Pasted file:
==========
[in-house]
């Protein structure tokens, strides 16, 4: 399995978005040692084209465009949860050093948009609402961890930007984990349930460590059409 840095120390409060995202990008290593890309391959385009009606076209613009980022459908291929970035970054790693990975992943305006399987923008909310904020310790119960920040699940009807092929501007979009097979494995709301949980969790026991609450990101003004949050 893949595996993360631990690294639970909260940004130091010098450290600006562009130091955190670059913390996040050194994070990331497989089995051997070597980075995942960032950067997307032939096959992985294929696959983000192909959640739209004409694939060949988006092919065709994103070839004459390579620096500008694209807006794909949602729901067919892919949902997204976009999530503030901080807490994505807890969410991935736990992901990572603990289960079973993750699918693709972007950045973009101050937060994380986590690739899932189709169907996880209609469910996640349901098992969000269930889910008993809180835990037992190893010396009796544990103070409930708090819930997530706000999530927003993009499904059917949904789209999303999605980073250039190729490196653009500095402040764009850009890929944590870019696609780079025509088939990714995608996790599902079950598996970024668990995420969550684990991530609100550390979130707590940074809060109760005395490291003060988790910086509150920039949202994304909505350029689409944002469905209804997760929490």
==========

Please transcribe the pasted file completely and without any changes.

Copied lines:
[in-house]
């Protein structure tokens, strides 16, 4: 399995978005040692084209465009949860050093948009609402961890930007984990349930460590059409 840095120390409060995202990008290593890309391959385009009606076209613009980022459908291929970035970054790693990975992943305006399987923008909310904020310790119960920040699940009807092929501007979009097979494995709301949980969790026991609450990101003004949050 893949595996993360631990690294639970909260940004130091010098450290600006562009130091955190670059913390996040050194994070990331497989089995051997070597980075995942960032950067997307032939096959992985294929696959983000192909959640739209004409694939060949988006092919065709994103070839004459390579620096500008694209807006794909949602729901067919892919949902997204976009999530503030901080807490994505807890969410991935736990992901990572603990289960079973993750699918693709972007950045973009101050937060994380986590690739899932189709169907996880209609469910996640349901098992969000269930889910008993809180835990037992190893010396009796544990103070409930708090819930997530706000999530927003993009499904059917949904789209999303999605980073250039190729490196653009500095402040764009850009890929944590870019696609780079025509088939990714995608996790599902079950598996970024668990995420969550684990991530609100550390979130707590940074809060109760005395490291003060988790910086509150920039949202994304909505350029689409944002469905209804997760929490």